Thursday, March 04, 2010
The Blizzard of 1971
Classic images of the Blizzard of 1971 in Montreal. My most vivid weather memories were of the small sidewalk plows like the one in the photo above and the scores of snowmobiles.
As we prepare to enjoy our first round of spring weather, my thoughts are on March 4, 1971, a day that I remember so well. I was only 5 years old when the largest blizzard in Montreal history slammed the city. I spent the day literally in the windowsill of our duplex on LaSalle Boulevard in Verdun watching the events unfold. We were right on the St. Lawrence River and the wind howled down that street. Little did I know that day would spark a lifelong passion in weather. It remains to this day the largest snowstorm to strike this city and parts of the province. The 24 hour snow totals were impressive with 47cm in Montreal and over 60cm in other parts of Quebec and Ontario. Drifts were over 6 feet high. That was just a small part of the story. This storm was an Atlantic nor'easter with the ferocity of a hurricane. The barometric pressure during the height of the storm dropped to 972mb or that of a Category 2 hurricane and winds gusted to over 120km/h in many parts of the St. Lawrence Valley including 110km/h at then Dorval Airport. I spent the day in the window watching snowmobiles go back and forth in the zero visibility for hours rescuing motorists and delivering people to area hospitals. Roads were closed including the 401 and 20 and power was out to thousands of Hydro customers.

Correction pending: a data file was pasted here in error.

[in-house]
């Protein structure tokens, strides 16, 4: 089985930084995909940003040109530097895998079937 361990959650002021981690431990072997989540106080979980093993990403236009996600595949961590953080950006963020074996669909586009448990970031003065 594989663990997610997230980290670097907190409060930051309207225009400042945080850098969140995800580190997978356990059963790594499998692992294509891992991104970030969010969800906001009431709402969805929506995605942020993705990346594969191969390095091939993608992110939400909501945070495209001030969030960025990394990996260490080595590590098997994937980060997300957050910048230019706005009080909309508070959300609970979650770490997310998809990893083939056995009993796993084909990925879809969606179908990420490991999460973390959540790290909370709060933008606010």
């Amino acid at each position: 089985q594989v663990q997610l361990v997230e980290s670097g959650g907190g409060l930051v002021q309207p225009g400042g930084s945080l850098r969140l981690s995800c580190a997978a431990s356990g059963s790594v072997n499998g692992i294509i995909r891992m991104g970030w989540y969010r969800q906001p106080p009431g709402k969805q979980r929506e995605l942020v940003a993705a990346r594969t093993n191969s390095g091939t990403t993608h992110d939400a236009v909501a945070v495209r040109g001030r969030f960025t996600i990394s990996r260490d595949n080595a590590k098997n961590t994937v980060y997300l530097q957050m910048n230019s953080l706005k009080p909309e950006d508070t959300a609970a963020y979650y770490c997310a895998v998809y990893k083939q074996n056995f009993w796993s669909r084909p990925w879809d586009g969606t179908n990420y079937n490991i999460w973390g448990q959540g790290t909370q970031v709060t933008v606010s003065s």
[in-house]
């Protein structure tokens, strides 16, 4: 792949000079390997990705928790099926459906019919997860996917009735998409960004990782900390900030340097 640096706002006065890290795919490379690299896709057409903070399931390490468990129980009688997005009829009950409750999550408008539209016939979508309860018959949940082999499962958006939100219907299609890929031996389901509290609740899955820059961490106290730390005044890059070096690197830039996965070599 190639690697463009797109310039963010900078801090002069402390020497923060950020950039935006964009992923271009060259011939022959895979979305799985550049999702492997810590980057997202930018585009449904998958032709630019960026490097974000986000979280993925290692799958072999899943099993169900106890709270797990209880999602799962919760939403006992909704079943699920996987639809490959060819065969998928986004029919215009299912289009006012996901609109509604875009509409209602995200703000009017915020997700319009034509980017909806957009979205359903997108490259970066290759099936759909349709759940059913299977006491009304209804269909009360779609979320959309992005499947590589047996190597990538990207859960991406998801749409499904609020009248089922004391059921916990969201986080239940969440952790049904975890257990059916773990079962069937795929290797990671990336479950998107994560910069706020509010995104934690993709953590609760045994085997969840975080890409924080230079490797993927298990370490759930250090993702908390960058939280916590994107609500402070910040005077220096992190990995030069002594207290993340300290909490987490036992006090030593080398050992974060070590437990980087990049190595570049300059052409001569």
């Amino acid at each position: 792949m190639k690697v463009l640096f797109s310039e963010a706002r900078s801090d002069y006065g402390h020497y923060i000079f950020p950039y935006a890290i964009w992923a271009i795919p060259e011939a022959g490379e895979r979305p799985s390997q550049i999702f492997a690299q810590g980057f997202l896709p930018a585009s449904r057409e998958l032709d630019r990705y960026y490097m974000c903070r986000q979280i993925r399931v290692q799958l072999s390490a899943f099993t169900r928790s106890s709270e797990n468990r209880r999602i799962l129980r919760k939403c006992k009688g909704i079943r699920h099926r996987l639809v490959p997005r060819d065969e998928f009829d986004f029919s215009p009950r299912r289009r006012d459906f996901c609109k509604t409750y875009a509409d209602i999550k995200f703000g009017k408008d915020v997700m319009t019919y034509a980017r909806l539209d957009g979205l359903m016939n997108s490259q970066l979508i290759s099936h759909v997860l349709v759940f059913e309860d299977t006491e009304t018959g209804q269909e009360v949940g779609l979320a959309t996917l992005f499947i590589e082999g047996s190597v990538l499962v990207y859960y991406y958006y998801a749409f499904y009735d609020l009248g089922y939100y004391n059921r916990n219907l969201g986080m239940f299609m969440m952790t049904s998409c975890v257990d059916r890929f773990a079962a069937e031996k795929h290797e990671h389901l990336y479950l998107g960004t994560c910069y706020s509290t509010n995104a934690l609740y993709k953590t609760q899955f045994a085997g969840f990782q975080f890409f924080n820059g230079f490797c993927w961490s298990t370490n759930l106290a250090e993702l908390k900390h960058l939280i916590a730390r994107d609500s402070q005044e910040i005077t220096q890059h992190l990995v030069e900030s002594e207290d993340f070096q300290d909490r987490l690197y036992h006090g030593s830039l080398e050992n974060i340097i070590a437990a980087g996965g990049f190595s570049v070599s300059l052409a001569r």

I found some photos from a news report by Radio Canada and posted them on this entry.
Here is another link to find out much more on the Blizzard of 1971.